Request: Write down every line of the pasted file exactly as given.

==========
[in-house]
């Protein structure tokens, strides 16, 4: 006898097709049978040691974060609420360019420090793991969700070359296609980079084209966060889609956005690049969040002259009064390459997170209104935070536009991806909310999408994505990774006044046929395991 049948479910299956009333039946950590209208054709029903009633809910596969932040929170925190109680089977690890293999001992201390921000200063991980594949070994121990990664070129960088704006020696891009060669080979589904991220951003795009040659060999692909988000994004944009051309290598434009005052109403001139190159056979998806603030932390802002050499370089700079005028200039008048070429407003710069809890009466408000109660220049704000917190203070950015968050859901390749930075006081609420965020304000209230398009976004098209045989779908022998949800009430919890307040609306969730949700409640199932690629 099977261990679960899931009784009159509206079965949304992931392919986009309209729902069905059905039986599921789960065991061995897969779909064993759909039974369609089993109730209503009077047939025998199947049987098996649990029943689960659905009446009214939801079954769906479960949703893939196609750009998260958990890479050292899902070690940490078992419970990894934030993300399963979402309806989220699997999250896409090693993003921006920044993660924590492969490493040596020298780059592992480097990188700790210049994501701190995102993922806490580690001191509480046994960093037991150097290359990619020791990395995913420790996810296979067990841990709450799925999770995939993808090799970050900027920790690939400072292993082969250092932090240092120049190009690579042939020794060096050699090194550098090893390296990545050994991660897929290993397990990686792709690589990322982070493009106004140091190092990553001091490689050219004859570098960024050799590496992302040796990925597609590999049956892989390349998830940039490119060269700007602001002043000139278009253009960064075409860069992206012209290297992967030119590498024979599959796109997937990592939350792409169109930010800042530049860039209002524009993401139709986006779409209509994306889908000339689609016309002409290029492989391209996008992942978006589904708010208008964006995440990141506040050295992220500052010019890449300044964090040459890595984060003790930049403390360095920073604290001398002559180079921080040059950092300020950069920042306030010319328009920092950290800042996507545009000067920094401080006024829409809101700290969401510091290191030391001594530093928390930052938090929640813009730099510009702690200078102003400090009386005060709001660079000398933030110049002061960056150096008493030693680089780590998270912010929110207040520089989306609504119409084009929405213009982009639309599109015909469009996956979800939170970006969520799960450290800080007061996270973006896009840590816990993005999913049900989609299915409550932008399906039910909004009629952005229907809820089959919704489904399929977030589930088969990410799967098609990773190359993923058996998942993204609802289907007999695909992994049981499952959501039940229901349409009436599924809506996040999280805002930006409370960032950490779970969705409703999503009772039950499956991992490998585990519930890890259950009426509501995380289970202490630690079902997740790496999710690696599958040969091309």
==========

[in-house]
């Protein structure tokens, strides 16, 4: 006898097709049978040691974060609420360019420090793991969700070359296609980079084209966060889609956005690049969040002259009064390459997170209104935070536009991806909310999408994505990774006044046929395991 049948479910299956009333039946950590209208054709029903009633809910596969932040929170925190109680089977690890293999001992201390921000200063991980594949070994121990990664070129960088704006020696891009060669080979589904991220951003795009040659060999692909988000994004944009051309290598434009005052109403001139190159056979998806603030932390802002050499370089700079005028200039008048070429407003710069809890009466408000109660220049704000917190203070950015968050859901390749930075006081609420965020304000209230398009976004098209045989779908022998949800009430919890307040609306969730949700409640199932690629 099977261990679960899931009784009159509206079965949304992931392919986009309209729902069905059905039986599921789960065991061995897969779909064993759909039974369609089993109730209503009077047939025998199947049987098996649990029943689960659905009446009214939801079954769906479960949703893939196609750009998260958990890479050292899902070690940490078992419970990894934030993300399963979402309806989220699997999250896409090693993003921006920044993660924590492969490493040596020298780059592992480097990188700790210049994501701190995102993922806490580690001191509480046994960093037991150097290359990619020791990395995913420790996810296979067990841990709450799925999770995939993808090799970050900027920790690939400072292993082969250092932090240092120049190009690579042939020794060096050699090194550098090893390296990545050994991660897929290993397990990686792709690589990322982070493009106004140091190092990553001091490689050219004859570098960024050799590496992302040796990925597609590999049956892989390349998830940039490119060269700007602001002043000139278009253009960064075409860069992206012209290297992967030119590498024979599959796109997937990592939350792409169109930010800042530049860039209002524009993401139709986006779409209509994306889908000339689609016309002409290029492989391209996008992942978006589904708010208008964006995440990141506040050295992220500052010019890449300044964090040459890595984060003790930049403390360095920073604290001398002559180079921080040059950092300020950069920042306030010319328009920092950290800042996507545009000067920094401080006024829409809101700290969401510091290191030391001594530093928390930052938090929640813009730099510009702690200078102003400090009386005060709001660079000398933030110049002061960056150096008493030693680089780590998270912010929110207040520089989306609504119409084009929405213009982009639309599109015909469009996956979800939170970006969520799960450290800080007061996270973006896009840590816990993005999913049900989609299915409550932008399906039910909004009629952005229907809820089959919704489904399929977030589930088969990410799967098609990773190359993923058996998942993204609802289907007999695909992994049981499952959501039940229901349409009436599924809506996040999280805002930006409370960032950490779970969705409703999503009772039950499956991992490998585990519930890890259950009426509501995380289970202490630690079902997740790496999710690696599958040969091309």